#Dawesville mother opens up about #horror of #losing #teen son to #suicide


A DAWESVILLE mother whose 14-year-old son took his own life has embraced a new appeal to raise funds and awareness about the devastating impact of youth suicide.

Speaking just days before the second anniversary of Terry Scott’s death, Danielle Edwards said she had been compelled to share her deeply personal experience of losing her eldest son to suicide.

It comes as Youth Focus launched its summer fundraising drive in a bid to help more young people with mental illnesses and those at risk of suicide.

Suicide is the biggest killer of young Australians, with statistics showing 54 young people aged between 15 and 24 took their own lives in WA last year.

For every suicide, another 20 people attempt to take their own lives.

Youth Focus’s thought-provoking fundraising campaign asks the community: “What would you give?” to save a life.

Money raised through the appeal in December and January will help Youth Focus continue its work to provide free, unlimited counselling sessions for young people and education programs in WA schools.

“Losing a child to suicide is horrific,” Ms Edwards said.

“We need emotive messages like this campaign to help overcome the terrible epidemic of youth suicide.

“People think it won’t happen to them. But it does. It happened to me.

“As a community we need to share the responsibility, talk openly and do everything we can to ensure our young people have the help they need.”

The mother-of-five said Terry’s death on December 12, 2015 had been difficult to reconcile because there had been no warning signs.

Terry told his family he was going for a walk after breakfast. It was the last time they saw him alive.

“That morning it was a normal Saturday morning,” Ms Edwards said.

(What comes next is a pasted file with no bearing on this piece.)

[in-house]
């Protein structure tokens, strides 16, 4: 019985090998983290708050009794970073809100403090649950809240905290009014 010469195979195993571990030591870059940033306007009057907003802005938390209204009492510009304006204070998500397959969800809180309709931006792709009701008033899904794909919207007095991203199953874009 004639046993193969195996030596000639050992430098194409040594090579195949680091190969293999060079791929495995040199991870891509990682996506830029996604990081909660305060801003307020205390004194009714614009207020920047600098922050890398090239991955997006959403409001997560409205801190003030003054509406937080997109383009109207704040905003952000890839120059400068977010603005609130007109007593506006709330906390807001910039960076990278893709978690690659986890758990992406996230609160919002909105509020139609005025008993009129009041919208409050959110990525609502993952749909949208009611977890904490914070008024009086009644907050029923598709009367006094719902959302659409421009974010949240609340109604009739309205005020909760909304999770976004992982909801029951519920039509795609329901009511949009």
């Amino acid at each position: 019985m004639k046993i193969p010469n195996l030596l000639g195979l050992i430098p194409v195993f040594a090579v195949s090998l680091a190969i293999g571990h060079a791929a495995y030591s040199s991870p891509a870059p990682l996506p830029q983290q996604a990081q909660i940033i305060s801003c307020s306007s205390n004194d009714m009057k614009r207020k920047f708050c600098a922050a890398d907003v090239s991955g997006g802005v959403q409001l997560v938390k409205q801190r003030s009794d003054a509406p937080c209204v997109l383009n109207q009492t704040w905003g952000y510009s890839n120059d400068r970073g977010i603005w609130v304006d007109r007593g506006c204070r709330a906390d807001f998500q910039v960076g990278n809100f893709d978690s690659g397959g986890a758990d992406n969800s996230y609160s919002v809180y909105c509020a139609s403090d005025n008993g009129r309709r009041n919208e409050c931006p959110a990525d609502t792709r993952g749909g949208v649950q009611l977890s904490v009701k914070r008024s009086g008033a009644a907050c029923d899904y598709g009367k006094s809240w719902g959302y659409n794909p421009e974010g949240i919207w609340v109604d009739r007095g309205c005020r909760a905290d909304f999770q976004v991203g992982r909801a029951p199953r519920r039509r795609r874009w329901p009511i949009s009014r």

“We had breakfast together like we always did, sitting around having a chat and a laugh.”

“There had been no big argument or anything untoward that had happened.

“He was doing brilliantly at school.

“There were no signs, there were no symptoms.

“Terry went out after breakfast and made the decision to take his own life.

“He didn’t have this tumultuous upbringing, he had a good home life, he never wanted for anything.

“He could not have been any more loved.

“Even that morning I remember standing in the hallway and saying to him: ‘You’re so bloody handsome’ and giving him a big kiss – and that’s the last time I told him I loved him and the last time he spoke to me, because after that, he was gone.”

Ms Edwards said she had openly discussed the issue of suicide with Terry.

“I had discussed with Terry at length about if he had any feelings, he could talk to me or his grandad or stepdad who he was also very close to,” she said.

“But it still didn’t matter.

“I say to kids out there if you are having these feelings, if you are struggling, please, please seek help.”

“Organisations like Youth Focus can help.”

Ms Edwards said she had been driven to highlight the massive social issue of youth suicide after her personal experience and through her work as a nurse.

“This isn’t just personal for me, it’s professional too because I see it from both angles,” she said.

“I see the frustration from the parents, I see what we do at work and then I have the grief and the empathy from a mother’s perspective.

“I wouldn’t wish this pain on any parent.

“The grief that goes along with it, it is forever.”

Youth Focus chief executive Fiona Kalaf said suicide was the most preventable cause of death in young people and the figures were too high.

“Unacceptably, suicide is the leading cause of death for children aged between five and 17 and young adults aged from 18 to 25,” Ms Kalaf said.

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